Some people worry that the technical signals we send could trigger an attack but those signals get lost in the background noise fairly quickly (much less that 100 light years). This is not the case for the most prominent signal: The amount of oxygen in Earth’s atmosphere. If you’re close to the plane of the ecliptic (i.e. when you look at the sun, the Earth will pass between you and the sun), you can see the Oxygen line in the star’s spectrum for thousands of light years. Everyone else has to wait until Earth moves in front of some background object.
There is no useful way to hide this signal. We could burn the oxygen, making Earth inhospitable. Or we could cover the planet with a rock layer; also not great unless you can live from a rock and salt water diet.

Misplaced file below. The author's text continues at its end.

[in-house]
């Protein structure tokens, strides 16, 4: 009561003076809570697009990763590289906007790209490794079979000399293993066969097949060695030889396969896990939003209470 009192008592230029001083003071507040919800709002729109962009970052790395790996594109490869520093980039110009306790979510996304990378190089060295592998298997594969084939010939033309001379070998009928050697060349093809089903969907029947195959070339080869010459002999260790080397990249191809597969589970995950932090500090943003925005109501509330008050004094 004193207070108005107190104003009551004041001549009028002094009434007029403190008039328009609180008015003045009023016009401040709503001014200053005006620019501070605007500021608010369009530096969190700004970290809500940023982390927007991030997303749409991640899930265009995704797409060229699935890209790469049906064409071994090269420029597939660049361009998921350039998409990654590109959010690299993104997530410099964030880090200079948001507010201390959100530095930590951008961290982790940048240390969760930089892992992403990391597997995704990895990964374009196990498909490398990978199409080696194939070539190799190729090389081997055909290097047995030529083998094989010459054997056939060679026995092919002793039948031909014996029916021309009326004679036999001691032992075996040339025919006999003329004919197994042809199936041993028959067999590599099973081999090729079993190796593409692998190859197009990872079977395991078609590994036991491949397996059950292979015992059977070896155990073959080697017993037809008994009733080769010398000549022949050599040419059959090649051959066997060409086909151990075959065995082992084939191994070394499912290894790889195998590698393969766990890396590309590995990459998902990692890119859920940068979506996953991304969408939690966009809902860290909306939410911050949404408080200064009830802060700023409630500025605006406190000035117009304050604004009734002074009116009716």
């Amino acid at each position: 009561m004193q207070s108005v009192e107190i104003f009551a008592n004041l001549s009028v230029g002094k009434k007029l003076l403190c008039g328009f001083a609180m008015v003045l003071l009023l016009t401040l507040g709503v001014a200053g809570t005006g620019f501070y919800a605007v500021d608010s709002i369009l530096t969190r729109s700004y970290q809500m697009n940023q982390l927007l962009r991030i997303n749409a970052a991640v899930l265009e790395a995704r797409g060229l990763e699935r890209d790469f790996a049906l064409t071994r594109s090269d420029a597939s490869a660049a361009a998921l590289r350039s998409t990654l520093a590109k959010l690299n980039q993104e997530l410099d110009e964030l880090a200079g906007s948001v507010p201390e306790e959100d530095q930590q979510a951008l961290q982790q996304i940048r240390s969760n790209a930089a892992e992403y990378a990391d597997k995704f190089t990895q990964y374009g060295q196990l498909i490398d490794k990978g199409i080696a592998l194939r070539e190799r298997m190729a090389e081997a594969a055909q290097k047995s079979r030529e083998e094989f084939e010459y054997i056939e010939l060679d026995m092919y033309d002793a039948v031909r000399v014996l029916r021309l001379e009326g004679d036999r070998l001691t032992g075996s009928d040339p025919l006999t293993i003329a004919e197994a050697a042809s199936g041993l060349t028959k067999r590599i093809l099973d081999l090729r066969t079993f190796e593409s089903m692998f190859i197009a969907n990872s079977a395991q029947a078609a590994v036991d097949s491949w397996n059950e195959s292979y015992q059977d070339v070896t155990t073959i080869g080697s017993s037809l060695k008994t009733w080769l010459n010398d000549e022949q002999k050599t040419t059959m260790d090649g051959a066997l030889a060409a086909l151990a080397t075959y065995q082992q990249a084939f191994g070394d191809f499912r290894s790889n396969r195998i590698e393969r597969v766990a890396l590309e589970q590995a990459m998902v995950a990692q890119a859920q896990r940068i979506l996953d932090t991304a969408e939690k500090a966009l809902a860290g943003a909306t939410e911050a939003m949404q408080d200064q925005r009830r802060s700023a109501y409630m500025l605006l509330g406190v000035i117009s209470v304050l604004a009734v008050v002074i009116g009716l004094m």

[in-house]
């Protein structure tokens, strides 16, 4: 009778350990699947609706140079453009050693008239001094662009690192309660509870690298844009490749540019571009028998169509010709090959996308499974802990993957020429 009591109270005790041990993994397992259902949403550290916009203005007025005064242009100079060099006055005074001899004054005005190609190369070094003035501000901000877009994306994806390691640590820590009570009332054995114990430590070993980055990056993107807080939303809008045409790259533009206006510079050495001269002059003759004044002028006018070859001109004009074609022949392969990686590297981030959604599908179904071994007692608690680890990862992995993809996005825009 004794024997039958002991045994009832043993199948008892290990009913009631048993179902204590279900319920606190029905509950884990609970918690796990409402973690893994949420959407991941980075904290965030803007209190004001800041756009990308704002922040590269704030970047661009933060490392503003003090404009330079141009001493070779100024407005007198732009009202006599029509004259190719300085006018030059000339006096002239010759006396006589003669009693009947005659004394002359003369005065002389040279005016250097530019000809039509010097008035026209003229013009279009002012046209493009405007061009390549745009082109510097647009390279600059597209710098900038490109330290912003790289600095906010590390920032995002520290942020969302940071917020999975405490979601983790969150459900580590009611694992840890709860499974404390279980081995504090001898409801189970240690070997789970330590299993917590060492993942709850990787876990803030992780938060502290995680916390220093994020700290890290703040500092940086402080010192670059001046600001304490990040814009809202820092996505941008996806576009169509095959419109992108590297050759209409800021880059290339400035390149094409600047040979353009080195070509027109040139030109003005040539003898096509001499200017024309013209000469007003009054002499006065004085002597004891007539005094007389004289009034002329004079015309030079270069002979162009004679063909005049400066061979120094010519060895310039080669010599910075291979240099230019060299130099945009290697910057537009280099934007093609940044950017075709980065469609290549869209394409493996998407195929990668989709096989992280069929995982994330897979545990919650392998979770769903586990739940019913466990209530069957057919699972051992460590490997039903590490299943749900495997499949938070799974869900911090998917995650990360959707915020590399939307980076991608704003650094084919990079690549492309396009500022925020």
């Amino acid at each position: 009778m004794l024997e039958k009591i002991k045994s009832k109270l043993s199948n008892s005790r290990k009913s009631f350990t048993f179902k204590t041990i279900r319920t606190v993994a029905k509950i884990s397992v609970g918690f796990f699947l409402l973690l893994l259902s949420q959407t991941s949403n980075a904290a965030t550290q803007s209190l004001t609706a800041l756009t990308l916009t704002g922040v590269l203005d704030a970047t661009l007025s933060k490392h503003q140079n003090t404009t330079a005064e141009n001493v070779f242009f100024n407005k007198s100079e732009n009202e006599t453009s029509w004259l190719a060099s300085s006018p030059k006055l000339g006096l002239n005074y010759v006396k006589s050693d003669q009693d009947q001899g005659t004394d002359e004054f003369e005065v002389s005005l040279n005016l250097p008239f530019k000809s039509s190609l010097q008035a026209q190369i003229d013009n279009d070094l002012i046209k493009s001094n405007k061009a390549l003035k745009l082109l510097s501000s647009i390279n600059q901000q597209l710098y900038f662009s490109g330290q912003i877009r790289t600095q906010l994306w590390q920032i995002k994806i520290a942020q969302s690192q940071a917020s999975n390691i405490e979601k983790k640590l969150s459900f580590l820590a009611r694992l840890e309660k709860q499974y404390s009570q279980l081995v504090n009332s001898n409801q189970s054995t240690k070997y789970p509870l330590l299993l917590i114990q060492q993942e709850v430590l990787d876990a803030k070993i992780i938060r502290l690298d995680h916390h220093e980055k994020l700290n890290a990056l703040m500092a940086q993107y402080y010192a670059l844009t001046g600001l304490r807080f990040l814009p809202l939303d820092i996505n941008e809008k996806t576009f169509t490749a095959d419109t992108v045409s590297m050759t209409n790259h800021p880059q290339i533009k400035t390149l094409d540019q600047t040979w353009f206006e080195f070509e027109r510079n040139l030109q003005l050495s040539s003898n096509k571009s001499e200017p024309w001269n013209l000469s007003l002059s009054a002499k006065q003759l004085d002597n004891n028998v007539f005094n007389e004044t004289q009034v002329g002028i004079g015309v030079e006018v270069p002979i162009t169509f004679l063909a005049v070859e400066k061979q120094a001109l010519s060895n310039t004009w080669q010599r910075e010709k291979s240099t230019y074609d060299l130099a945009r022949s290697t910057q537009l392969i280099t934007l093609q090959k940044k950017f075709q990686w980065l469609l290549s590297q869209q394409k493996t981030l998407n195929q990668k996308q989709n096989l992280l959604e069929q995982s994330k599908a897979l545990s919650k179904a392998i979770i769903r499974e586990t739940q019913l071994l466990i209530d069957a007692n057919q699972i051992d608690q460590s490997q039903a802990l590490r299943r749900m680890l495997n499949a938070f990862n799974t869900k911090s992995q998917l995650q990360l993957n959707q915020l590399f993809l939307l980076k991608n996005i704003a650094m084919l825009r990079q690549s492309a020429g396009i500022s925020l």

For an economical argument: When Ruanda invaded the Democratic Republic of Congo to get control of Coltan mining, they made roughtly $240 million/yr from selling the ore. China makes that much money by selling smart phones and electronics to other states every day (source: Home Deus by Yuval Harari). My take: killing other civilizations is a form of economical suicide.
Conclusion: The Dark Forest is an interesting thought experiment. As a solution for the Fermi paradox, I find it implausible.
we get a potency of impossibilities.
While watching this video, I wondered: We’re using machine learning to earn money on the stock market and to make computers understand speech. Why not ethics?